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From Laura Vance <>
Subject Re: [users@httpd] assembly language and apache
Date Wed, 09 Jun 2004 15:39:18 GMT
The thing is that you can do whatever you want in C or C++.  All you 
have to do is intercept the keyboard signal and translate it into 
whatever you want.  I've written several programs over the years in C 
that directly read the keyboard and acted on its input.  It would not be 
a far cry to have the "action" from the keyboard input go directly to 
the speakers as different tones.  It's only limited by your creativity.  
So, essentially, if you don't think you can do it in C or C++, then odds 
are "you" cannot, but other people can.

I remember seeing a motivational poster somewhere that said something 
like "if you think something can't be done, don't stand in the way of 
the person doing it."  I don't remember the exact wording, but the 
message is the same.

Something else to consider is that most solid state controllers these 
days are written in C and compiled, then burned into a PROM chip.  The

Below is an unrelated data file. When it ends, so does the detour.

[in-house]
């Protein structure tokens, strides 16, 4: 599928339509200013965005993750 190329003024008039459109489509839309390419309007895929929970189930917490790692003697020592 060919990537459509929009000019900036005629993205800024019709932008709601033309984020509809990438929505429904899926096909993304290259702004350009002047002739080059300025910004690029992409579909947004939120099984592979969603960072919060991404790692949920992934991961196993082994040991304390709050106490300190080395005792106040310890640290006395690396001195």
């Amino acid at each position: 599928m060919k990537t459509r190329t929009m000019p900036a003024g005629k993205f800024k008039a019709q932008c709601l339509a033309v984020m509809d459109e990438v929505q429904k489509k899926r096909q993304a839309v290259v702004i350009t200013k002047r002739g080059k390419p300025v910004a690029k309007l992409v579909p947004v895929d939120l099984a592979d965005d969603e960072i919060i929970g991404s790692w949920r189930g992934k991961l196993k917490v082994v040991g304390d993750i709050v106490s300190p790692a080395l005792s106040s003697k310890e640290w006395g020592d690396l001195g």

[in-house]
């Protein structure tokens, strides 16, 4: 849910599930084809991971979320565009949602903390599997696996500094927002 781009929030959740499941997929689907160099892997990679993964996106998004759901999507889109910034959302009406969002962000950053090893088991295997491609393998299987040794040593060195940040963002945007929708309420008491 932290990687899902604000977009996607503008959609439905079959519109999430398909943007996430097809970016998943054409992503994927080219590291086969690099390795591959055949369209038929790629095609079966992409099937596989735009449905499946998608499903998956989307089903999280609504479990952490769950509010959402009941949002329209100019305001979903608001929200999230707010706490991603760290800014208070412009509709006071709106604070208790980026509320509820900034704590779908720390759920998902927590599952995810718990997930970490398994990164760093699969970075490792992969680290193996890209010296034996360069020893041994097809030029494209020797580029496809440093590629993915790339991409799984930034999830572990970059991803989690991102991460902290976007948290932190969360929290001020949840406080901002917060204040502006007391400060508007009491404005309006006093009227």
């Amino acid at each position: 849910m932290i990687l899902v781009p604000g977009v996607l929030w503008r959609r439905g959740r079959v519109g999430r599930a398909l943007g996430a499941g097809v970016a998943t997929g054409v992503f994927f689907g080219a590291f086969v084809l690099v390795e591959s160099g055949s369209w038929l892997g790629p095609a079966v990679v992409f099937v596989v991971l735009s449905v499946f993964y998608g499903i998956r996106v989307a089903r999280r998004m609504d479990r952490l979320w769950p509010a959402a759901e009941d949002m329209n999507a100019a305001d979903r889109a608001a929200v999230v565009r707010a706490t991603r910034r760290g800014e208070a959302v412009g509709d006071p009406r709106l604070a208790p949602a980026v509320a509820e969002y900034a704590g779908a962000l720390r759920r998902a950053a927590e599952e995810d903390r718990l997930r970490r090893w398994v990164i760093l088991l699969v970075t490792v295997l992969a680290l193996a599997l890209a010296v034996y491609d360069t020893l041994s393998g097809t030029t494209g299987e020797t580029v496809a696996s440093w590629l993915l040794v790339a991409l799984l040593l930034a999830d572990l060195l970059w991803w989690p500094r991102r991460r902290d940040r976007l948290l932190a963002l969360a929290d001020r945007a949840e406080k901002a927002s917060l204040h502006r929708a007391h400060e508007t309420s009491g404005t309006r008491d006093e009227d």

controller in your car was likely written in C/C++ or some proprietary 
derivitive that would only consist of proprietary objects.  Your digital 
microwave, your cell phone (though some are written in Java these days), 
most operating systems, computer device drivers and controller 
software.  It's all in or based on C/C++.

Barth (John) Jones wrote:

>Again, the word "versatile" comes into play doesn't it?  With Hex you can
>accomplish basically anything that higher level languages don't enable you
>to do, if you have the time that is.  You could even write your own
>language, which is basically what programming is anyway.  It's all based on
>Hex.  Everything from Windows, DOS, Unix, Apache, http protocol, ascii,
>everything comes down to assembly language.  So basically you can write a
>program to make every component compatible.  If it applies to anything it
>would certainly apply to Apache wouldn't it, since Apache is open source.
>You could write programs that can be downloaded by your users that they can
>use to interact between various hardware and software components on their
>computer and the Apache host that Apache doesn't ordinarily include.  It's
>really endless what you can do with Hex isn't it?  Or are you saying that
>anything that can be accomplished with Hex can also be accomplished with
>higher level languages?  Like what if I wanted to make my keyboard do
>something that's not on the keyboard chip and BIOS?  Suppose I wanted to use
>all the keys on my keyboard to function as several dozen octaves of
>beep-tonality?  Will the higher level languages also enable me to do this?
>If yes, then I guess my Q is moot.  If no, then what sort of things can we
>do between Apache and Hex?
Laura Vance
Systems Engineer
Winfree Academy Charter Schools, Data-Business Office
1711 W. Irving Blvd. Ste 310
Irving, Tx  75061

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